Superintendent Kowba and all San Diego Unified employees:
Voters in San Diego and across the state have spoken loudly and clearly in support of our public schools. Prop 30 and Prop Z won because all of our employees throughout our district have proved through hard work and dedication to students that we have schools worth investing in.
The positive election results are an indicator that the tide against public education has turned. The state will now have more resources that can be used to stop the hemorrhaging of the past four years. The first good news is that we will not have to cut 14 days off this school year which will help ensure that our students continue to achieve at higher levels.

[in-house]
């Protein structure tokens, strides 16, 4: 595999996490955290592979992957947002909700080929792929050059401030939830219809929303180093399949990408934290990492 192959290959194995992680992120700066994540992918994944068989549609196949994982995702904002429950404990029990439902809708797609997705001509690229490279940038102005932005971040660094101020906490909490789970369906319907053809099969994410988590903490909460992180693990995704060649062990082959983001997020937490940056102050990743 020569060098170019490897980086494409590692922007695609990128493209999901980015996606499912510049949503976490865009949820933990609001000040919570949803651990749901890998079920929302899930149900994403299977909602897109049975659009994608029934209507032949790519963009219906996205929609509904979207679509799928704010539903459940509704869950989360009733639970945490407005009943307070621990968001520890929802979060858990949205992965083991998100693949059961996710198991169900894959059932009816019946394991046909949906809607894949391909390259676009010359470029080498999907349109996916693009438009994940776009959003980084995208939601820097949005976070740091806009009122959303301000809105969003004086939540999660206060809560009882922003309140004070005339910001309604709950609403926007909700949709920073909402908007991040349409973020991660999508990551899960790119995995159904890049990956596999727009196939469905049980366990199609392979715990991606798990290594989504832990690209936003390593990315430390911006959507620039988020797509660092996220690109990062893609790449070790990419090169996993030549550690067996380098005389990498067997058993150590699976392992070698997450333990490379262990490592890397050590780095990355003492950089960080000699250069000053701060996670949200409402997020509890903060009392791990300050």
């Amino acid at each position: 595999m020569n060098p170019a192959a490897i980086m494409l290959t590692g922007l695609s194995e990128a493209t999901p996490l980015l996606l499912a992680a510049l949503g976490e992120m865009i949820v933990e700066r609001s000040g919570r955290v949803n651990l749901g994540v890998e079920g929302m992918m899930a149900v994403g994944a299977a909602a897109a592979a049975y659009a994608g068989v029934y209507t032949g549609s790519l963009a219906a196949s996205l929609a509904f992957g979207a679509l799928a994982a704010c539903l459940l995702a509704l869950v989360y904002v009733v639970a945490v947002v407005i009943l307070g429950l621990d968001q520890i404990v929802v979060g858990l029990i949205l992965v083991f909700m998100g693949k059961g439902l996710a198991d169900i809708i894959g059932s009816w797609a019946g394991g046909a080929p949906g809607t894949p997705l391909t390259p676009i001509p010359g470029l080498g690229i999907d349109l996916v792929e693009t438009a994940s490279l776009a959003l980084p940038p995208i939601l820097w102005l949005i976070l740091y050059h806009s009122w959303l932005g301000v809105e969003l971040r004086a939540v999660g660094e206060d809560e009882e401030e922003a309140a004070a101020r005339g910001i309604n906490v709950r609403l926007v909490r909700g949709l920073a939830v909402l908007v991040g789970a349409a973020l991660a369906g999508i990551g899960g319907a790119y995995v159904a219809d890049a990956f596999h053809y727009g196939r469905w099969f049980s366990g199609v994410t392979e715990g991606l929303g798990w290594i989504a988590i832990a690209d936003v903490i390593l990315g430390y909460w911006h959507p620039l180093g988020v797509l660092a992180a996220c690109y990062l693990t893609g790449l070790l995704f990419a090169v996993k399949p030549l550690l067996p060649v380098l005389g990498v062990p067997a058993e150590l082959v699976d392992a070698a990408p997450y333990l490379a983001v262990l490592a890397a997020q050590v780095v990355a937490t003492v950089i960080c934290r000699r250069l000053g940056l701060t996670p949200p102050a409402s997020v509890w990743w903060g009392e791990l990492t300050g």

But while we are not suffering immediate further cuts, we must still contend with our current budget that has already been decimated by four years of cuts. We can only do this by continuing to work together. We are San Diego UNIFIED.
I am proud to be associated with the staff, students and parents of San Diego Unified. I also want to offer my congratulations to our newest member of the board, Marne Foster. She is a lifelong educator and a proud San Diego Unified mom who will be an excellent addition to the Board of education.
John Lee Evans
President, Board of Education
The past four years have been tough for education. The worst budget crisis in California history has made it a constant struggle to provide our students with the teachers and resources they need. However, by keeping our priorities straight and working collaboratively with teachers, parents, and the San Diego community, we have: